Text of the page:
For immediate release:
Salvador, Brazil, 9 September: African feminists have called on donors to “put their money where their mouth is” by funding indigenous African women’s rights organisations threatened with closure as funding priorities shift.
While pledging to “get out of the box” and look into new sources of funding, including African philanthropy, a vibrant panel at the 13th AWID Forum organised by FEMNET noted that Overseas Development Assistance (ODA) “is not a favour” and remains the mainstay of many organisations.
“When you look at the financial outflows from Africa and existing global inequalities, we have a right to demand ODA,” said FEMNET Executive Director Dinah Musindarwezo. “It is ironic that we are being starved of resources at the very moment when we should step up our efforts to deliver on the Post-2015 Agenda.”
She noted that the stresses of funding reflect in credible organisations shrinking or closing; high staff turn-over; burn out and unhealthy competition among Women’s Rights Organisations (WRO) threatening movement building. “It is sad that mid- tier WRO are operating under severe financial constraints, and yet it is these women’s organisations that brought us where we are today,” said Ndana Tawamba, Executive Director of the Urgent Action Fund Africa.
“There is even less money for young women-led organisations, and WRO in West Africa threatened by fundamentalism,” added Diakhoumba Gassama, from Senegal.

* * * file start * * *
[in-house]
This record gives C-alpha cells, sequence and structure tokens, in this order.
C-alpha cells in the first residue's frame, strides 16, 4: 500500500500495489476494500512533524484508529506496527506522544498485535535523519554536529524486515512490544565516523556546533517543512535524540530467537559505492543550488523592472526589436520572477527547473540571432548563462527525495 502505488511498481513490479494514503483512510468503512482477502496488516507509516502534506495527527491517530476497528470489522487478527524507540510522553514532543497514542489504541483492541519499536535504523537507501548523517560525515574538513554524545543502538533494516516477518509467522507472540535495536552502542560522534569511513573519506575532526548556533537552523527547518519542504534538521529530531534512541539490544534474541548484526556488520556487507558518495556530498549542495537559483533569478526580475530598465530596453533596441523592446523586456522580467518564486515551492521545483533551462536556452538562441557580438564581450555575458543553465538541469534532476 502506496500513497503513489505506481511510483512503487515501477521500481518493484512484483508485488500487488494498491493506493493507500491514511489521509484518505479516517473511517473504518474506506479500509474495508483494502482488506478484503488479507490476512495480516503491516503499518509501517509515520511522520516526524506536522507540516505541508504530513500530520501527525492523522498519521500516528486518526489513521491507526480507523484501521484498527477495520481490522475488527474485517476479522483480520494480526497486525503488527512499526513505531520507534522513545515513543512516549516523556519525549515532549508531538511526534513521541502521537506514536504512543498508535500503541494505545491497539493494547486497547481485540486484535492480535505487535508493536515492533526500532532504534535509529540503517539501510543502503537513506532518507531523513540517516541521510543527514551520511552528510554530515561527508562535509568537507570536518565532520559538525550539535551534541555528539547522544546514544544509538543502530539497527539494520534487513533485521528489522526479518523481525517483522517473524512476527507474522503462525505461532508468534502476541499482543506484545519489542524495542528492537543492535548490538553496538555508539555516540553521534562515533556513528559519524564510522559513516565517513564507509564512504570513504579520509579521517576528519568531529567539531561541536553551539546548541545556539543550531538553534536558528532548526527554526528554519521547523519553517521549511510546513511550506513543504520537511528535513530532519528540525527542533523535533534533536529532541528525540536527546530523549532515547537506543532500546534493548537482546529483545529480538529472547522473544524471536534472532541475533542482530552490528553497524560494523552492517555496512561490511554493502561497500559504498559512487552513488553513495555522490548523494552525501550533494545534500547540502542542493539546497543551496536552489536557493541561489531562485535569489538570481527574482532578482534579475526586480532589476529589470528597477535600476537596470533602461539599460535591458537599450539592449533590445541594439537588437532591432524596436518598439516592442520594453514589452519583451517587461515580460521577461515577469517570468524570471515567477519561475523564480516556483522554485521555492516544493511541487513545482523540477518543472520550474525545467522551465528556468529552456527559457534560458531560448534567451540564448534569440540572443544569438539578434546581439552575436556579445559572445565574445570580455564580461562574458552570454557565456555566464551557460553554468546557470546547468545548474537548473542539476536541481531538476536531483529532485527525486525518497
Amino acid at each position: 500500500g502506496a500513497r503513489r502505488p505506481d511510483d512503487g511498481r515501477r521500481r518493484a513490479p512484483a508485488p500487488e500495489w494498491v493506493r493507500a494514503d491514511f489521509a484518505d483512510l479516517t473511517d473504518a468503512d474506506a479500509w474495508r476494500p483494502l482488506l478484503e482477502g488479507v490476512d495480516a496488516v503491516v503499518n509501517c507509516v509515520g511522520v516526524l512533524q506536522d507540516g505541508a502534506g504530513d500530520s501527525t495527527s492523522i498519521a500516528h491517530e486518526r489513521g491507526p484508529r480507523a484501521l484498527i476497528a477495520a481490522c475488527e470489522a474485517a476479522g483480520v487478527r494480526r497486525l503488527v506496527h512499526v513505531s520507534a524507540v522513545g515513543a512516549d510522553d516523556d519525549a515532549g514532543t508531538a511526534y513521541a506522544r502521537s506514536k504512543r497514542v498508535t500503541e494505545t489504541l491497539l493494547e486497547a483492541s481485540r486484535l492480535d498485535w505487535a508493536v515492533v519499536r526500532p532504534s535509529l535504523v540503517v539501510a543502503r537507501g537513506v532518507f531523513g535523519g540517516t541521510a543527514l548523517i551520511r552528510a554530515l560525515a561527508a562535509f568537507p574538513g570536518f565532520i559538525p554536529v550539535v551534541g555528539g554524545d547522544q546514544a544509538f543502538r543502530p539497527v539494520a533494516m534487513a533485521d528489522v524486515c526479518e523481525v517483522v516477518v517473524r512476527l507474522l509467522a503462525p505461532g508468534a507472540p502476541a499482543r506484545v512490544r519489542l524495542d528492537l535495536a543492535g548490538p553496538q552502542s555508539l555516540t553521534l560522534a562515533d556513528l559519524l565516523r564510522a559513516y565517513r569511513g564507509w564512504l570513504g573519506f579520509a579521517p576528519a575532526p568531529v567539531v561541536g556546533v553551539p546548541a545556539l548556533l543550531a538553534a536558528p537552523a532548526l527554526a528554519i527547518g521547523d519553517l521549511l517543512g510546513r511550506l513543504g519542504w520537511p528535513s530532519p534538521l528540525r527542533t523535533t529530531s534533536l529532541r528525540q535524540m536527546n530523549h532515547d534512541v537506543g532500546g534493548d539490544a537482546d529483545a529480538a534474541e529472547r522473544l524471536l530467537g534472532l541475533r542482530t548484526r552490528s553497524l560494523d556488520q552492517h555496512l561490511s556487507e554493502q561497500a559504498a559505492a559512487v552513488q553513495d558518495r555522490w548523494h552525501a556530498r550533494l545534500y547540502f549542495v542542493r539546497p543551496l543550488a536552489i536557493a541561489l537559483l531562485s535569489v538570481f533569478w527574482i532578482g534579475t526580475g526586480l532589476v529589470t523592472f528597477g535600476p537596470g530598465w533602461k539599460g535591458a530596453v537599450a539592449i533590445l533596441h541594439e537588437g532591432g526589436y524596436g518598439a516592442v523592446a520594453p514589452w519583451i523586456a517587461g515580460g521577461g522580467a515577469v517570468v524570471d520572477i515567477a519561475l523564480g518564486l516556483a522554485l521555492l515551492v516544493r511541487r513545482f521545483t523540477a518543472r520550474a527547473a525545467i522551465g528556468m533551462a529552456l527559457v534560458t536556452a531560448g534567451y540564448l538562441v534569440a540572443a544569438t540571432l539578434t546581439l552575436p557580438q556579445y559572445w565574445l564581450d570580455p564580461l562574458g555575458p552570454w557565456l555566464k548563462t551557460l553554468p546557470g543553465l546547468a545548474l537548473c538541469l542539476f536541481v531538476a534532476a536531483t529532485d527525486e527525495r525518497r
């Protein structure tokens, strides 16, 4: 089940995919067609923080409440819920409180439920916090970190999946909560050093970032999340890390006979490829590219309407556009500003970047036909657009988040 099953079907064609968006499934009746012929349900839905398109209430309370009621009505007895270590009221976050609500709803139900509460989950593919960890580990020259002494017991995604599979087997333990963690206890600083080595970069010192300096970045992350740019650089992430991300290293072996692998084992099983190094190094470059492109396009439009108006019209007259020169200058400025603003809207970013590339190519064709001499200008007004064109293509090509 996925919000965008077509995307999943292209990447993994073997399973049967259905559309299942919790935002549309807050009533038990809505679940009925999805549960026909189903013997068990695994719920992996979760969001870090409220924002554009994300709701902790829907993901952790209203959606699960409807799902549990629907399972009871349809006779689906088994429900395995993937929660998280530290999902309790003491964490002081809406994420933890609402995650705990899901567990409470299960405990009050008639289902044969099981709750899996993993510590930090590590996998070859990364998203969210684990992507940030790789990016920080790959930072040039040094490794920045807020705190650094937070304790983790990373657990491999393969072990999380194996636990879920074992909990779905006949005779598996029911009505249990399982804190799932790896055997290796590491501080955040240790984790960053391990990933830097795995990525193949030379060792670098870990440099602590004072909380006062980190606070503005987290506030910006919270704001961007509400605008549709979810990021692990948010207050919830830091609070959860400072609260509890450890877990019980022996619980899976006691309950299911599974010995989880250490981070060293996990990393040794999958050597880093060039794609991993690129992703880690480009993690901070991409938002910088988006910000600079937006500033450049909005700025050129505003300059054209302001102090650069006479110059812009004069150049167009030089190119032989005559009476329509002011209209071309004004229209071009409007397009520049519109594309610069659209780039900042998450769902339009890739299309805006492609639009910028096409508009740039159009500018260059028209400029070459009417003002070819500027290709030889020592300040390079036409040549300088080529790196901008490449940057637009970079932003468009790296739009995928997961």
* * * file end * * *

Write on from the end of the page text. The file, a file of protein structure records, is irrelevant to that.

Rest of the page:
The panel on “African Women and Money: Opportunities and Threats” observed that mid- size women’s rights organisations are falling between the cracks – too small to bid for the large global funds earmarked for International NGOs (INGOs) and too big for the small grants that these northern organisations administer in the global south.
“We need to guard against neo-colonial tendencies and demand that WRO in the global south be recognised and resourced,” said GL CEO Colleen Lowe Morna. “Failure to do so will result in the women’s rights agenda being perceived as imposed from the north and it will be resisted,” she warned.
Other threats identified include short term project funding; lack of institutional support; closing space for civil society in many countries; and the dropping of middle income countries from ODA support even though they still have huge income and gender gaps. “Women’s lives are not projects,” asserted Sally Dura of the Women’s Coalition of Zimbabwe. “We cannot expect to be sustainable when we hop, skip and jump around for funding.”
The panel welcomed the recent move by the Dutch parliament to allocate Euro 40 million over four years to be channelled through four Women’s Rights Funds for WRO in the global South as a “step in the right direction.”
Head of Civil Society in the Netherlands Ministry of Foreign Affairs To Tjoelker announced at the session that the lions share (approximately Euro 24 million) would be channelled through the Accra-based African Women’s Development Fund (AWDF), with 10% earmarked for community organisations; 30% for upcoming organisations with budgets of around Euro 200,000 per annum and 50% for regional networks. The focus would be on advocacy, institution and movement building rather than service delivery.